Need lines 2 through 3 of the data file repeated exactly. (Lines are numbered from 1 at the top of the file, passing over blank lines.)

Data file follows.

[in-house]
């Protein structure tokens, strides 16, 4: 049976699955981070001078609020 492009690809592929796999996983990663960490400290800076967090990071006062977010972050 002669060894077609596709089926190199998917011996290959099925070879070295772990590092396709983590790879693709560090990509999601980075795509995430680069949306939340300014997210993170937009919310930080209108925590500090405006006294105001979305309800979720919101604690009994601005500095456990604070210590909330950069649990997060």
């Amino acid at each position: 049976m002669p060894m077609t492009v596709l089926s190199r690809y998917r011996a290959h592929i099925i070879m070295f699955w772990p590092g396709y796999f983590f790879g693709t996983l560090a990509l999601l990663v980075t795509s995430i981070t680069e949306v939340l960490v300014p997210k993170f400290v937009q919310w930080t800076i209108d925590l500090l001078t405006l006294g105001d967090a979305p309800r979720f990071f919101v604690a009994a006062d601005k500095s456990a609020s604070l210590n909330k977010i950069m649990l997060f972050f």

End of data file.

């Protein structure tokens, strides 16, 4: 049976699955981070001078609020 492009690809592929796999996983990663960490400290800076967090990071006062977010972050 002669060894077609596709089926190199998917011996290959099925070879070295772990590092396709983590790879693709560090990509999601980075795509995430680069949306939340300014997210993170937009919310930080209108925590500090405006006294105001979305309800979720919101604690009994601005500095456990604070210590909330950069649990997060």
């Amino acid at each position: 049976m002669p060894m077609t492009v596709l089926s190199r690809y998917r011996a290959h592929i099925i070879m070295f699955w772990p590092g396709y796999f983590f790879g693709t996983l560090a990509l999601l990663v980075t795509s995430i981070t680069e949306v939340l960490v300014p997210k993170f400290v937009q919310w930080t800076i209108d925590l500090l001078t405006l006294g105001d967090a979305p309800r979720f990071f919101v604690a009994a006062d601005k500095s456990a609020s604070l210590n909330k977010i950069m649990l997060f972050f």